This year we have been specially busy. Not only because of sports (another Ironman training in progress) but also because finally the economic activity is picking up here in Portugal, meaning an additional (and very welcome) load at work!
On the road to Ironman Zurich I have already raced the 2 most important events I had scheduled:
a) Rotterdam Marathon
This was a marathon I signed up by the beginning of the year after having agreed with the coach that a marathon was due before the Ironman. This was a great opportunity not only because we had the chance to go there with many people from the team but also because we had never been in Holland before so after the race we stayed there for a couple of days.
Rotterdam is a somewhat small but very nice city with nice sights and where you feel welcome. This was a special race for me since coach had been planning a PR over there so the pressure was mounting on on the days before the race. I managed to had a little taper even if the IM training didn’t stop.
The race course is very flat and the sights are good. It is also a 10k+ runners marathon which is an additional plus. Overall it was a good day, maybe a little windy but the temperature was right and there was no rain.
Without any previous arrangement I managed to start with another Wikaboo and a dear friend with whom I have raced my first IM and he kept pulling us forward up to km 30. We were going at 4m30/km which is quite fast for me considering a 42k race. I was afraid the hammer would drop anywhere near km 30, but I was happy to see that didn’t happen. From km 30 to the end it was my time to pull and boy we did finish running below 4m/km.
On km 38, out of nowhere, there was our coach; as he saw us he looked to his watch and shouted “forget your watches, it’s time to go all out and you’ll finish with 3h10”. That was a huge trigger but also an enormous pressure when your legs are already crying and begging you to stop. But so we did, pushed all out, to the best of our ability and finished sprinting to the end to clock a PR with 3h09m57s, for which we were both very grateful. And I’m grateful for this dear friend because I’m pretty sure that I would not have pushed so much on the first 30k since I’m always a bit conservative, but the reward was worth it!
Also my better half managed to find a bib (after lots of tries 😉 to the 1/4 Rotterdam Marathon where she also finished with a very good total time! And still could cheer me at the finish line!
b) Lisbon Triathlon
This is my favorite triathlon race in Portugal. It’s probably the biggest one and most of the triathletes I know are there which makes it a lot of fun. This year it was very very special because I had my brother on his first half ironman distance triathlon, my sister-in-law racing the Olympic+ distance and also :-))) my better half!!! I think they were all inspired by the Ironman last year in Frankfurt and they started their own road at triathlon with little to none previous experience – the Ironman slogan “anything is possible” at its best!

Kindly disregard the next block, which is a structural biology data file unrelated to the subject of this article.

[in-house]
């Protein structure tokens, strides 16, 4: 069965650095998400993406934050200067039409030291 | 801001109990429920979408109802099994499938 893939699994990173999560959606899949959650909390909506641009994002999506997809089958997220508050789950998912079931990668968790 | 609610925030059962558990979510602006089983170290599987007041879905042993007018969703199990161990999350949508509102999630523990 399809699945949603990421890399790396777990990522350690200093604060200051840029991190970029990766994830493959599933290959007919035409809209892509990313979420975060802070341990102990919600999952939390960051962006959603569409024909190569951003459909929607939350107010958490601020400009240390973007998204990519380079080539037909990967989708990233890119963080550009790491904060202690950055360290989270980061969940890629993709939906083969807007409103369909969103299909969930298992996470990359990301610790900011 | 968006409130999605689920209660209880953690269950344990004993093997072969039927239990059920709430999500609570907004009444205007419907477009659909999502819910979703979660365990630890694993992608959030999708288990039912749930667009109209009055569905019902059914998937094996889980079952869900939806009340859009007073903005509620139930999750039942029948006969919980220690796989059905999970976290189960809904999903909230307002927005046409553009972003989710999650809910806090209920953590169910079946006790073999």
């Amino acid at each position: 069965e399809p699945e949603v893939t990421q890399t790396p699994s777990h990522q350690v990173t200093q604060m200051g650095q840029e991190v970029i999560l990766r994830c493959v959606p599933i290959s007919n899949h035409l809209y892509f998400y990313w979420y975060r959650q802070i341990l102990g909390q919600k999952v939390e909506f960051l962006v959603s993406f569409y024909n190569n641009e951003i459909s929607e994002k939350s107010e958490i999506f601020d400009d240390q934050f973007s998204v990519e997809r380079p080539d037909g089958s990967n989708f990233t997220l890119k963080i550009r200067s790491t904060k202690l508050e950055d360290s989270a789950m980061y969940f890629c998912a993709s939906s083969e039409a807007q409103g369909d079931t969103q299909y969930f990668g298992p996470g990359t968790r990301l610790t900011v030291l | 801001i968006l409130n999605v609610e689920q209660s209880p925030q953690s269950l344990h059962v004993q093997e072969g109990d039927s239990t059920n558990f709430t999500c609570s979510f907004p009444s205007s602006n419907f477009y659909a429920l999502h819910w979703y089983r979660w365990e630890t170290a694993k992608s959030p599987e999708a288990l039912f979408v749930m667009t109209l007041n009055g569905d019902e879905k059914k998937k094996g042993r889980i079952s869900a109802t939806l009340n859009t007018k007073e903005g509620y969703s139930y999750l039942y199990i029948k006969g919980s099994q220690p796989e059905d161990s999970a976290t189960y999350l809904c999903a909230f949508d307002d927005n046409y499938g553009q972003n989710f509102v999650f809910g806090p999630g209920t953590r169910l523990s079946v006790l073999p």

But, there is more, a couple of friends with no link to triathlon were also racing, one girl friend on the Olympic+ and a male team racing the relay event!
It was a very stressful day because I tried to support every one of them to the best of my ability, which is not easy when there are so many friends racing and I myself was also going to compete.
In the end everyone was happy finishing their first triathlon races and a few of them have already signed up for others races meaning they have enjoyed the experience!
As to my performance I was also extremely happy to break by PR by almost 20 minutes, with the following splits:
Total time: 4h44m59s
It seems like this year I’m beating my PR’s and making my goals by just a few seconds everytime!
It’s worth to say that coach designed the perfect strategy for the race, which means he already knows how I think. He said to go all out on the bike (aiming at 33.6-34km/hr average) because we needed to see what I could do and then start running at 4m35 and go as I would feel.
I must confess that I’m used to being on the conservative side comparing to what I can do on training and that while I was pushing on the bike I was not sure I would my legs perform when the time to run would come. Anyway, just as I have learned before, you take you segment at a time, swim, bike and run, so I focused on doing the best possible bike segment and then we would deal with it.
When I left T2 I was happy to be able to push to 4m35/km (again coach was right…) and even a little faster. After 10k I was struggling to keep the pace but I managed to do so up to km 16/17 where it dropped 5-10 seconds/km but I could still finish strong and beat my PR.
One other thing I’ve learned is how much some nice wheels can make a difference. And here I must thank again another dear friend from whom I borrowed a nice HED carbon wheel, and boy it seems like you have a little engine pushing you forward. As you cycle to 30-34km/hr the bike just seems to keep going without so much effort. I would never thought it would be possible for me to cycle 90km in 2h37 – I was thrilled with it!
This post is not finished without a super special mention to my better half who was never a sports person but has been very committed to training to the best of her ability and finished her Olympic+ race with a nice smile on her face. It’s impressive to think that she had never swam or cycled before, yet from the day she signed up she took it very serious and she made it. You rock, girl.